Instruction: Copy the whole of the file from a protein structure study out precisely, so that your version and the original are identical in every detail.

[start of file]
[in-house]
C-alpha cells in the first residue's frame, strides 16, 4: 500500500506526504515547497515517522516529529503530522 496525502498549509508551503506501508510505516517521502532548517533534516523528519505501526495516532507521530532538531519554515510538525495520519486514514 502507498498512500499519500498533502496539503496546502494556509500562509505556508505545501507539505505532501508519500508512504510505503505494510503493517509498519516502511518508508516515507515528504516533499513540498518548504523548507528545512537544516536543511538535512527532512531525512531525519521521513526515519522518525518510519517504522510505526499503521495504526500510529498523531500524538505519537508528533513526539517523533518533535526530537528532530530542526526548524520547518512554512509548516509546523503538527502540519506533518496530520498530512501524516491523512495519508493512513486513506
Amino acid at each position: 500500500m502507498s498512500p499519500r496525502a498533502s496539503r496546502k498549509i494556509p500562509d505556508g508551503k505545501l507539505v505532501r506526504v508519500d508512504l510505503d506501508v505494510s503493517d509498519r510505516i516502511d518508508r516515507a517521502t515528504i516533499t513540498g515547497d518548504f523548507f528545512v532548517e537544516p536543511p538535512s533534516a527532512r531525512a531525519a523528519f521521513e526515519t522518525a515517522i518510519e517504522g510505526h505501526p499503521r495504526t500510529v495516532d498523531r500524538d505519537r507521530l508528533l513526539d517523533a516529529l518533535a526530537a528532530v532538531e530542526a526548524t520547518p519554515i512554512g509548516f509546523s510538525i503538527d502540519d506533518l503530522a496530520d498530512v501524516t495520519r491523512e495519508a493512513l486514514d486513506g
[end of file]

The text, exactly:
[in-house]
C-alpha cells in the first residue's frame, strides 16, 4: 500500500506526504515547497515517522516529529503530522 496525502498549509508551503506501508510505516517521502532548517533534516523528519505501526495516532507521530532538531519554515510538525495520519486514514 502507498498512500499519500498533502496539503496546502494556509500562509505556508505545501507539505505532501508519500508512504510505503505494510503493517509498519516502511518508508516515507515528504516533499513540498518548504523548507528545512537544516536543511538535512527532512531525512531525519521521513526515519522518525518510519517504522510505526499503521495504526500510529498523531500524538505519537508528533513526539517523533518533535526530537528532530530542526526548524520547518512554512509548516509546523503538527502540519506533518496530520498530512501524516491523512495519508493512513486513506
Amino acid at each position: 500500500m502507498s498512500p499519500r496525502a498533502s496539503r496546502k498549509i494556509p500562509d505556508g508551503k505545501l507539505v505532501r506526504v508519500d508512504l510505503d506501508v505494510s503493517d509498519r510505516i516502511d518508508r516515507a517521502t515528504i516533499t513540498g515547497d518548504f523548507f528545512v532548517e537544516p536543511p538535512s533534516a527532512r531525512a531525519a523528519f521521513e526515519t522518525a515517522i518510519e517504522g510505526h505501526p499503521r495504526t500510529v495516532d498523531r500524538d505519537r507521530l508528533l513526539d517523533a516529529l518533535a526530537a528532530v532538531e530542526a526548524t520547518p519554515i512554512g509548516f509546523s510538525i503538527d502540519d506533518l503530522a496530520d498530512v501524516t495520519r491523512e495519508a493512513l486514514d486513506g